|RWMA [n (%)]||70 (61.4)||32 (53.3)||38 (70.4)||0.062|
|Baseline medical therapy|
|Beta-blocker [n (%)]||80 (70.2)||42 (70.0)||38 (70.4)||0.97|
|Bisoprolol dose (mg)||3.5
|ACEi/ARB [n (%)]||73 (64.0)||36 (60.0)||37 (68.5)||0.34|
|Ramipril dose ( mg)||2.9
|Loop diuretic [n (%)]||75 (65.8)||42 (70.0)||33 (61.1)||0.32|
|Furosemide dose (mg)||38.0
|MRA [n (%)]||24 (21.1)||15 (25.0)||9 (16.7)||0.28|
|Ivabradine||5 (4.4)||1 (1.7)||4 (7.4)||0.14|
|SGLT2i [n (%)]||12 (10.5)||7 (11.7)||5 (9.3)||0.68|
|Antiplatelet [n (%)]||41 (36.0)||20 (33.3)||21 (38.9)||0.54|
|Anticoagulant [n (%)]||34 (29.8)||20 (33.3)||14 (25.9)||0.39|
|COPD, chronic obstructive pulmonary disease; NYHA, New York Heart Association; HbA1c, glycosylated haemoglobin; NT-pro-BNP, N-terminal pro-brain natriuretic peptide; LBBB, left bundle branch block; LVEF, left ventricular ejection fraction; LVEDd, left ventricular end-diastolic diameter; RV, right ventricular; RWMA, regional wall motion abnormality; ACEi, angiotensin converting enzyme inhibitor; ARB, angiotensin receptor blocker; MRA, mineralocorticoid receptor antagonist; SGLT2i, sodium-glucose co-transporter 2 inhibitor.|
In the first 6-months following diagnosis the absolute number of consultations
was higher during the COVID-19 pandemic (390 vs 270; p = 0.69) compared
to the previous year (Table 2). This was primarily driven by increases in the
number telephone consultations with community heart failure nurses (185 vs 53;
p = 0.008). However, the number of consultations with hospital heart
failure specialist nurses was less, no patients were seen face-to-face (28 vs 0;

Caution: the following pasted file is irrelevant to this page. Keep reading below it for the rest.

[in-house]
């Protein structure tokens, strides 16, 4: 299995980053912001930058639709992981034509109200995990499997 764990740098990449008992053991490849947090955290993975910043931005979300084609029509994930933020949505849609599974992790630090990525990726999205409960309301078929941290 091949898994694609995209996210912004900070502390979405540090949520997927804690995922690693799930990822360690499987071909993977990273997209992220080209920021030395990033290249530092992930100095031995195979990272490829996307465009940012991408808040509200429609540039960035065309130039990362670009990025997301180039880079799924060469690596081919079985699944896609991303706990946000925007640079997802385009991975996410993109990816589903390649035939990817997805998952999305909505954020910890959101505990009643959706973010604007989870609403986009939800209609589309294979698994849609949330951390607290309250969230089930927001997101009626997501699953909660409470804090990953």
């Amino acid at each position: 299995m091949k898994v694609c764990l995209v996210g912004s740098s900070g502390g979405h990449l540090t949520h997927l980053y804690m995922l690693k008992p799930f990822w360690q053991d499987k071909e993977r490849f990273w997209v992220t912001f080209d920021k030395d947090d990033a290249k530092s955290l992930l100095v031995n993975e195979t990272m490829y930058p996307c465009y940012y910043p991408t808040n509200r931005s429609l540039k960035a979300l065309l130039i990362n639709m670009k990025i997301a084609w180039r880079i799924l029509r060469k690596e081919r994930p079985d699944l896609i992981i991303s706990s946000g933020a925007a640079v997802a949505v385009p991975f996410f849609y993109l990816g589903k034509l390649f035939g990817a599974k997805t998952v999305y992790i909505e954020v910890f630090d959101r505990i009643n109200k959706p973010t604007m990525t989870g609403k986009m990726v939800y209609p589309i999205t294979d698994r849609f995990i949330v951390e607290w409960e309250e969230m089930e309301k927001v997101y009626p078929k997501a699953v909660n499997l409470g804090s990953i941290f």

p = 0.001) and only one had telephone follow-up (3 vs 1; p =
0.26) during the study period. Although the number of consultations with
physicians was similar, we observed a transition from face-to-face (76 vs 61;
p = 0.033), to telephone appointments (0 vs 21; p
|Hospital nurse face-to-face||0||28||0.001|
|Hospital nurse telephone||1||3||0.26|
|Community nurse face-to-face||122||110||0.50|
|Community nurse telephone||185||53||0.008|
Equivalent doses of ramipril (3.1
Plots of the change in equivalent dosing of ramipril and
bisoprolol between baseline and 6-months, excluding patients who were receiving
maximum licensed doses at baseline. Description: The change in dosing was lower for patients whose period of
dose optimisation was during the COVID-19 pandemic. * p
We observed no differences in the proportion of patients who died (5.0% vs 7.4%; p = 0.59) or were hospitalised with heart failure (13.3% vs 9.3%; p = 0.49) between study periods.
In this retrospective analysis of newly diagnosed patients with HFrEF referred to the Leeds Integrated Heart Failure Service, we observed that during the COVID-19 pandemic patients were more often managed by telephone consultations and the optimisation of GDMT, especially ACEi/ARB was less successful compared to the previous year.